RULE #4: YOUR CONTACT CENTER IS A CUSTOMER INSIGHT GOLDMINE- USE IT

Lastly, I want to comment on the value of contact centers for improving digital experiences because they are amazing research environments. 

For example, if we're working on an app meant to handle self-service transactions, we'll want to spend a few days in the call center listening in on calls to get a better sense of customer needs direction and talking to call center reps because they really understand the customer. 

Whether the call center reps talk to customers on the phone or by chat is not so much the point. These are people who interact with your customer all day long.

In his bestseller Outliers, Malcolm Gladwell talks about how people become experts.

Gladwell says it takes 10,000 hours of practice to become outstanding at something, such as a pianist who'd play at Carnegie Hall or a professional soccer player. 

What I would point out is that when you have contact centers, you usually have people who have been interacting with your customers for years and years.

If somebody has been talking full time to your customers via chat or phone 40 hours a week, 50 weeks a year, that's 2,000 hours a year. 

That means if you have employees doing that for five years, or six years, they’ll meet that threshold of 10,000 hours spent talking to your customers, at least if it's a busy call center.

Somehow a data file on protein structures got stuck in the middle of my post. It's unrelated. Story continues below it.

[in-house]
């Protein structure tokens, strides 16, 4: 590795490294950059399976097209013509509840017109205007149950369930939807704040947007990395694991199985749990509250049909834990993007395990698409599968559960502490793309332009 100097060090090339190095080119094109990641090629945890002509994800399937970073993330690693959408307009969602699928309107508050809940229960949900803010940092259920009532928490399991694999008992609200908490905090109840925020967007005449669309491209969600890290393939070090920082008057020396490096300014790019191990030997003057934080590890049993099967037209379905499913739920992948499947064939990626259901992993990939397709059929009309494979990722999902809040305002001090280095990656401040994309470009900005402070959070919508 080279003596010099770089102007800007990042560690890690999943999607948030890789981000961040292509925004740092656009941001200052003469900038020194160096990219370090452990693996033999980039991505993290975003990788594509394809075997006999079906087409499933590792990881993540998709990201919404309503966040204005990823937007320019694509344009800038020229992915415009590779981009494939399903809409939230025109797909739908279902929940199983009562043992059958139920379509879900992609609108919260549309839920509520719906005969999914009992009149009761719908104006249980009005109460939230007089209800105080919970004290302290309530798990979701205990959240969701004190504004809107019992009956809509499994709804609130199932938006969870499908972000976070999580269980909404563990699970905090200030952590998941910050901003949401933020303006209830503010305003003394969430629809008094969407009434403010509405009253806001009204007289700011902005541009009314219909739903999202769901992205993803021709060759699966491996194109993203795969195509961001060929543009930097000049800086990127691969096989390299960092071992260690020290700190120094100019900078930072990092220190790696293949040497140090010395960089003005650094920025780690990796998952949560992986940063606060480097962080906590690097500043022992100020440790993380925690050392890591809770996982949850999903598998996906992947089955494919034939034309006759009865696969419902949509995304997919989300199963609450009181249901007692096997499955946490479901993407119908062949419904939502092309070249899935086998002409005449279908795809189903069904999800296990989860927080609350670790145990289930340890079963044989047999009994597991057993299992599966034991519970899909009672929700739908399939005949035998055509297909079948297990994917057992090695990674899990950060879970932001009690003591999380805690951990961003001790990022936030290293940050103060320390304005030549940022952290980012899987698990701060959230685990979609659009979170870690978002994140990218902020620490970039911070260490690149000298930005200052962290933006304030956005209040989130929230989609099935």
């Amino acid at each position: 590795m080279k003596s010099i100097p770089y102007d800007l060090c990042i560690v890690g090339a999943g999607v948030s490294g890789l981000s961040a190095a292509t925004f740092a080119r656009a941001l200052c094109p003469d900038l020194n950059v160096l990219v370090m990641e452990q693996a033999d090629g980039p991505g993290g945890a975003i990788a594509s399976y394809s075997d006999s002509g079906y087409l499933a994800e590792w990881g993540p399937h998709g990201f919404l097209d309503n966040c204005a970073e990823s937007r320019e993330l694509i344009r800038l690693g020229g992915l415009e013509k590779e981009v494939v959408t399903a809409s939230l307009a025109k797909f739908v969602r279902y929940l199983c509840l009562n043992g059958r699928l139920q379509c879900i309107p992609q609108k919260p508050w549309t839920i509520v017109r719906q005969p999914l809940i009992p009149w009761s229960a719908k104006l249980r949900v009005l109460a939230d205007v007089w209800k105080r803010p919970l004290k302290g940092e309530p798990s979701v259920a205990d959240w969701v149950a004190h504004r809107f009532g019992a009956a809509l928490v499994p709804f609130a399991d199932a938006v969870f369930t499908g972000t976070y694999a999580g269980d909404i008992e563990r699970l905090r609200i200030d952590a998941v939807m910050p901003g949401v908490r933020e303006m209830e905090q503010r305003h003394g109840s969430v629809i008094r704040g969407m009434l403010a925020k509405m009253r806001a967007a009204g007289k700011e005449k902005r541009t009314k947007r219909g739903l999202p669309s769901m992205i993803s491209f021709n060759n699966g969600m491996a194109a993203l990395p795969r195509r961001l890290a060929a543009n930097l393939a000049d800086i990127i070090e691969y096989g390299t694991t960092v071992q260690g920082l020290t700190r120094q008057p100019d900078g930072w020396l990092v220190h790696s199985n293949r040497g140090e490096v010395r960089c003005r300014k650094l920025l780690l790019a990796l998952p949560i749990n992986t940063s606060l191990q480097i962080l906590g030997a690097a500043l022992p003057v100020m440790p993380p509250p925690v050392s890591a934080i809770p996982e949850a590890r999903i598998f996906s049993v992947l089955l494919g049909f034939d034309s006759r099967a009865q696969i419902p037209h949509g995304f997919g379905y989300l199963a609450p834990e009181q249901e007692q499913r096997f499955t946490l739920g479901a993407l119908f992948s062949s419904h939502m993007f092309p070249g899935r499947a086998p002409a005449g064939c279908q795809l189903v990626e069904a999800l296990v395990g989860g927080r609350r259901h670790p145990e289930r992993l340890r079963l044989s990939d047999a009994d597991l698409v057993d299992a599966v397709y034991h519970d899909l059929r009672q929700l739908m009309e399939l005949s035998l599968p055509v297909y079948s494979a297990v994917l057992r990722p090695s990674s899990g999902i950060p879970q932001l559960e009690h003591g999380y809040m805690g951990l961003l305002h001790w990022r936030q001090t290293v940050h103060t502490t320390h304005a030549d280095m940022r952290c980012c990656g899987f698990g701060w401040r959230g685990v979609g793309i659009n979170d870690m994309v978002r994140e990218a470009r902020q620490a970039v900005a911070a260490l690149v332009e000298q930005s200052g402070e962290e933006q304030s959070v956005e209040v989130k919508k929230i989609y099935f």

Those customer service reps are experts, with concert-pianist-level knowledge about your customers.

So, when you're trying to create an experience that meets those customers’ needs, you want to leverage those customer experts, and listen to their interactions with customers.

It's a great and inexpensive research technique because you don't have to recruit those customers.

You can just listen and you can do this with call recordings, too. Most contact centers have huge databases of recorded calls.

What's useful about this is if you're trying to solve a particular problem like confusion about international ordering, this might only account for one percent of your orders. 

But call center logs allow you to pinpoint calls specifically about that one issue, as long as your call center has reasonably modern technology..

By listening to a small percentage of calls, you’ll better understand the challenges and situations your customers are facing.

After all, the contact center is where all the problems go. 

Anyone who can't figure out how to do it online or in your app is calling the call center, so leverage that information to continue to make your digital experiences better.

I actually talk about this at some length in my Wall Street Journal bestselling book, Winning Digital Customers: The Antidote to Irrelevance, along with the proven steps that companies must take to transform and thrive in this digital world. 

Get free access to the first chapter when you click this link https://WinningDigitalCustomers.com.

Get FREE access to the first chapter of FROM`s
Wall Street Journal Best Selling Book

WINNING DIGITAL CUSTOMERS


  • Learn the three patterns of all successful digital brands (including companies like Apple, Netflix and Uber).
  • Understand why many great new products fail, and the formula for building products that won’t.
  • Discover the key reasons companies resist change and how to overcome them.
Get FREE access to the first chapter of FROM's
Wall Street Journal Best Selling Book

WINNING DIGITAL CUSTOMERS


  • Learn the three patterns of all successful digital brands (including companies like Apple, Netflix and Uber).
  • Understand why many great new products fail, and the formula for building products that won’t.
  • Discover the key reasons companies resist change and how to overcome them.